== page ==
Student housing crisis: When supply can’t keep up with demand

Jeremia Schrock

Sun Star Reporter

There are several key hurdles that most incoming freshmen have to overcome: sign up for classes, survive student orientation and get housing. For some students, that last hurdle has proven a far more difficult task than the rest. According to Kevin Huddy, Director of Residence Life, the university is experiencing an overflow of students for the second time in the past 10 years.

Amber Fulkerson, a resident assistant (RA) for the 4th floor of Moore where at least two overflow students are currently being housed, said that her building, as well as the entire Moore-Bartlett-Skarland complex, is full to capacity.

“There’s no room to put them,” Fulkerson said. “So, we’re are like, ‘Crap, now what?’ We don’t just want to leave them out in the cold.”

According to Huddy, UAF is doing three things about this problem.  Students are being notified not to seek housing on campus.  Students already here are being housed in Bartlett’s student lounges.  Finally, New Student Orientation (NSO) has struck a deal with several local hotels for a reduced rate.

Huddy said the root of the problem is that the entire Skarland building, primarily freshmen dorm, had to be shut down in order to refurbish the plumbing.

“Pipes just wear out,” he said.

Skarland has been closed for repairs since August 1 and is expected to reopen in March. “If we had Skarland, we wouldn’t have this issue,” Huddy said.

While the waitlist has continued to hover at around a dozen students on any given day, according to Huddy, those on the waitlist are not on it for very long.Huddy also believes that part of the housing crunch is to be blamed on those students who are waitlisted.  If students hadn’t waited so long to apply for student housing, Huddy said, they might not be in their current predicament. “It’s kind of their fault that they’re in this pickle,” he said.

One student who was forced to temporarily go without campus housing was Amber Sandlin. Sandlin was first notified about the housing situation in early August.  A Residence Life employee contacted her to say that there were already 14 female students ahead of her on the waitlist. Sandlin said that what she felt at the time “was kind of like a cross between anger and resolve,” adding that the situation left her irritated at the university.Emily Machos, Summer Housing Coordinator, recently notified Sandlin that her application had been approved and that a dorm was available in McIntosh. Sandlin took the dorm without hesitation.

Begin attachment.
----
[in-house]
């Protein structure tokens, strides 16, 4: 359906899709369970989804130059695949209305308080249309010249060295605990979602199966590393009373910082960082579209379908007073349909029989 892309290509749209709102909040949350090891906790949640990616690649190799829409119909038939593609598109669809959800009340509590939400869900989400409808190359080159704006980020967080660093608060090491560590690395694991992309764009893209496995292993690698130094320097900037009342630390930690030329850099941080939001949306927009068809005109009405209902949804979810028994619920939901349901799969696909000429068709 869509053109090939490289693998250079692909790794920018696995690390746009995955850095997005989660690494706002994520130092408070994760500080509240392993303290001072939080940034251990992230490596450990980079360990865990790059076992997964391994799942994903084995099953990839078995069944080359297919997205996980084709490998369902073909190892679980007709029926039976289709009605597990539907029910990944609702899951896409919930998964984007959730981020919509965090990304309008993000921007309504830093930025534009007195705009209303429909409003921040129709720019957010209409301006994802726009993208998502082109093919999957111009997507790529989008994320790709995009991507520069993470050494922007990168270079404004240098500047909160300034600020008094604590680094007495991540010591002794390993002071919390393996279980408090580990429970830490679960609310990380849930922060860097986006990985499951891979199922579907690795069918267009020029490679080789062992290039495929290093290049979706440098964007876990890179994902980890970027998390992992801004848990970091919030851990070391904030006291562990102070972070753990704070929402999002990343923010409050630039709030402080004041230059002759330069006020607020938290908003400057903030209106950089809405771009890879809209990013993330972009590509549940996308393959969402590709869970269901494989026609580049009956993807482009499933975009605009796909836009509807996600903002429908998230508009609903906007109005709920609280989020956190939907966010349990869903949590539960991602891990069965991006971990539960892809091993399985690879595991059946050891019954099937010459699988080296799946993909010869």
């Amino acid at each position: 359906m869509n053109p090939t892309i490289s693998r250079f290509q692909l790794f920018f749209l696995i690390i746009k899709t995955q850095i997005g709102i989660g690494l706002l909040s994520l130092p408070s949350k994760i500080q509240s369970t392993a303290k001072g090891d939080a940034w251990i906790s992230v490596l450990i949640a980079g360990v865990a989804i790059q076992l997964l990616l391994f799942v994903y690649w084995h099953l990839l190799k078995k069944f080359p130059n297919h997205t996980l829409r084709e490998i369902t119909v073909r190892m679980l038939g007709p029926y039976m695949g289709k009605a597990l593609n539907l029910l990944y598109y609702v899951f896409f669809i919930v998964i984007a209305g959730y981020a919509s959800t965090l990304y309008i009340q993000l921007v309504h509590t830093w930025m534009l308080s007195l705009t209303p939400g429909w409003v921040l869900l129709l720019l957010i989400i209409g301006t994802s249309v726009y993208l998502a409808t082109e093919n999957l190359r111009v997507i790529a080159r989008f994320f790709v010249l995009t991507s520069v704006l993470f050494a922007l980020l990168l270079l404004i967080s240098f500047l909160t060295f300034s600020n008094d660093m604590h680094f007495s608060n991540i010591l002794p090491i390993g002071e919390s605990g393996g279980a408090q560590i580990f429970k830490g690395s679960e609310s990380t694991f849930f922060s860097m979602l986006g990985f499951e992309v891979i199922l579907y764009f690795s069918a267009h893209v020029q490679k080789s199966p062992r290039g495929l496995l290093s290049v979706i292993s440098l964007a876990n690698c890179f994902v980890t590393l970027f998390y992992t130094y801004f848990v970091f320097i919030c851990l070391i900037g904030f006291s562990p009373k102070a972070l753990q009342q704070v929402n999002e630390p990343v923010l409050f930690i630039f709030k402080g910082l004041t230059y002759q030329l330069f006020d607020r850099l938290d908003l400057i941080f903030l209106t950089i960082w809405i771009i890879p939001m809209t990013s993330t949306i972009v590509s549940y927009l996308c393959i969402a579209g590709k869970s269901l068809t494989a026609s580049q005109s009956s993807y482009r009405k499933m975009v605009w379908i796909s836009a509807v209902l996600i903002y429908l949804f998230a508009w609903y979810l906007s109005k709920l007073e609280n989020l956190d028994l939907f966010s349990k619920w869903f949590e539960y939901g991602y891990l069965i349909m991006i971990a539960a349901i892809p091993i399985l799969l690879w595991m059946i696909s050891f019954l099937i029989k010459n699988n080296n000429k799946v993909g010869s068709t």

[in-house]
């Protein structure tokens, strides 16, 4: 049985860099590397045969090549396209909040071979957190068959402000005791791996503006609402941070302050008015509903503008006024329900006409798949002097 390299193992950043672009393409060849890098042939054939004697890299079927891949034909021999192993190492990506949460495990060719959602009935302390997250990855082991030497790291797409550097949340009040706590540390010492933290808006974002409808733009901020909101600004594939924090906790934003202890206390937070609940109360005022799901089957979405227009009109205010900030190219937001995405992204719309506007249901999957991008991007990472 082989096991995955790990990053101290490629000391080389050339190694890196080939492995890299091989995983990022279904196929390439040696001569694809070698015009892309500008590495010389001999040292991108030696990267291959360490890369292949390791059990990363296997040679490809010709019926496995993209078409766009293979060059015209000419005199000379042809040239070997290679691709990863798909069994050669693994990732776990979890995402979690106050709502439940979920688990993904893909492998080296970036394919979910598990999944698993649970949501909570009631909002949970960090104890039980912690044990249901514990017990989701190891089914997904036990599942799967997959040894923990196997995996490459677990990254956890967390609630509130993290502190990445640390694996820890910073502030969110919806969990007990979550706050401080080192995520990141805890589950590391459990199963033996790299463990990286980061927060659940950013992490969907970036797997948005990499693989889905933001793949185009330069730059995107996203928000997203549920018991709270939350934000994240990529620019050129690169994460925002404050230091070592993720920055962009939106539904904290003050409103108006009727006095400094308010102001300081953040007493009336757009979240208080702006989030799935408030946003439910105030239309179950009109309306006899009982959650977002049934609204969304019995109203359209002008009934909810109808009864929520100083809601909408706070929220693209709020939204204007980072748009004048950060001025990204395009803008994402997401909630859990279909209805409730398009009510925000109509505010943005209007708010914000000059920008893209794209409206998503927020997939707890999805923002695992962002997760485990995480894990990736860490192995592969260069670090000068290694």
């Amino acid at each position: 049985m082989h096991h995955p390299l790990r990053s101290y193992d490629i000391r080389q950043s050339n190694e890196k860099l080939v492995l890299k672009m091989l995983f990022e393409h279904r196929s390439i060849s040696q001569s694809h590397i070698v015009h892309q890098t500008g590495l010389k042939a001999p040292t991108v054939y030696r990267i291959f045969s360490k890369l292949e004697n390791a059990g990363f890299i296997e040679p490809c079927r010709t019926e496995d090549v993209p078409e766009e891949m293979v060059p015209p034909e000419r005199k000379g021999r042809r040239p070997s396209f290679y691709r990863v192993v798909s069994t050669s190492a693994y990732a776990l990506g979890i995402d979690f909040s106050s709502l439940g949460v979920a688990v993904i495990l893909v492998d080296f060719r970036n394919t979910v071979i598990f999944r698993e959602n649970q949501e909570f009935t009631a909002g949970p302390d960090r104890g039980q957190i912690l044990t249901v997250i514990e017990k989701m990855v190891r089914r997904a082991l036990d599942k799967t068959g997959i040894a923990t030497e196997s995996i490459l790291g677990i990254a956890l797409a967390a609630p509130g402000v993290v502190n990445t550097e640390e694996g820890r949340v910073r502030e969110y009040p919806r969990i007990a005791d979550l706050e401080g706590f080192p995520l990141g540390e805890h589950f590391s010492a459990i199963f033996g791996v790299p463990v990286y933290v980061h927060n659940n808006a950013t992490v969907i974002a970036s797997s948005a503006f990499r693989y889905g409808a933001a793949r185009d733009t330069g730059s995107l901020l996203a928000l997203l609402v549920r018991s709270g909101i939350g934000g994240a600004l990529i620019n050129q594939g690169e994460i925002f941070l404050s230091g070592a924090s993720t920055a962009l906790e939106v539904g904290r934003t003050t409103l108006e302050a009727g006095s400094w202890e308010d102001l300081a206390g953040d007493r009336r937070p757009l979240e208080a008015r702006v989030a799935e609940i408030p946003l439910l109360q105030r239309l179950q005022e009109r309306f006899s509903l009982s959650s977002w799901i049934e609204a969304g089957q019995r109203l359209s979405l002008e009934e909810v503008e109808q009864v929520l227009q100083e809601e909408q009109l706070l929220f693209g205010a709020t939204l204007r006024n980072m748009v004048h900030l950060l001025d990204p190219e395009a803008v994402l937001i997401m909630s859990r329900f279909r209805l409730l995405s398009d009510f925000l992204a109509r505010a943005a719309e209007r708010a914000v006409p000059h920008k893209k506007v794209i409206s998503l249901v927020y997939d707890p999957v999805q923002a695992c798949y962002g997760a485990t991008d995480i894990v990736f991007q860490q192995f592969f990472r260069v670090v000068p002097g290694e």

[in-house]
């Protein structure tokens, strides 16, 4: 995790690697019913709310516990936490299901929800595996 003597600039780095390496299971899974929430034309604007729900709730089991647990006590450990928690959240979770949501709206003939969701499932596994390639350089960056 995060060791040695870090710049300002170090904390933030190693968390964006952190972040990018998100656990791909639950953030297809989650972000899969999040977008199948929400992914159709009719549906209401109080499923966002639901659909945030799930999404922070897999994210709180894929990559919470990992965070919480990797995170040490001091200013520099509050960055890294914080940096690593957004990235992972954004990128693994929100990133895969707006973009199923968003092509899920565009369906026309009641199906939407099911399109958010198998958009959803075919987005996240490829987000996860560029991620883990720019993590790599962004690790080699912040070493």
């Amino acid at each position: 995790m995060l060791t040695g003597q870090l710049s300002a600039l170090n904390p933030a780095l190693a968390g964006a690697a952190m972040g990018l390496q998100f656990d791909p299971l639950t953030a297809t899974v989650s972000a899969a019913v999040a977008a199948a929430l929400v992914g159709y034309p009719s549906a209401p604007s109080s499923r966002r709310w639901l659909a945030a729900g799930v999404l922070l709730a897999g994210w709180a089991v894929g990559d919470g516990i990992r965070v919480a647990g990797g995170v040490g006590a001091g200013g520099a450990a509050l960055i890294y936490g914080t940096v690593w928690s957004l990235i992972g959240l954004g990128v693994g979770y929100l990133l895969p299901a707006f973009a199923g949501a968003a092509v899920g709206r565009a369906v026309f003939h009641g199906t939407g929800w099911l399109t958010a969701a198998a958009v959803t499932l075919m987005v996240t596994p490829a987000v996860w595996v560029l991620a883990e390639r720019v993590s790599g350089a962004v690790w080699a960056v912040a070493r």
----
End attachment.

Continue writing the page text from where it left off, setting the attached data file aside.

Rebecca Coleman, an RA for Bartlett’s 6th floor, has only assisted one overflow student personally but she is nonetheless aware of the housing crunch that UAF is currently facing. “[UAF] is putting people anywhere they have space,” she said, citing a meeting she and other RA’s had with Huddy before the semester began.

Coleman added that she felt part of the housing problem stemmed from the university experiencing an inordinate number of buyouts. A buyout occurs when a single student, who has been placed in a double-occupancy dorm, decides to “buy out” the other half, therefore giving a single occupant the space of two. While Coleman’s floor has room for 46 students, there will be only 34 in residence. Out of 19 double occupancy rooms, 12 were bought out on her floor alone.

“I don’t know why they let so many people pre-buyout their dorms,” she said. “It really limits space.”When asked if certain types of students were being favored over others, Huddy said originally that it was a “first-come, first-serve sort of arrangement,” but that the “priority [is] always going to go to freshmen.” Huddy cited the difficulty of out-of-town and out-of-state freshmen in finding housing in the area. “It’s going to be hard for them to come up here and find a place to stay” without ever having visited the city or the campus beforehand, Huddy said.

Editor’s Note: Amber Sandlin and Rebecca Coleman, interviewed in this article, are also Sun Star employees.

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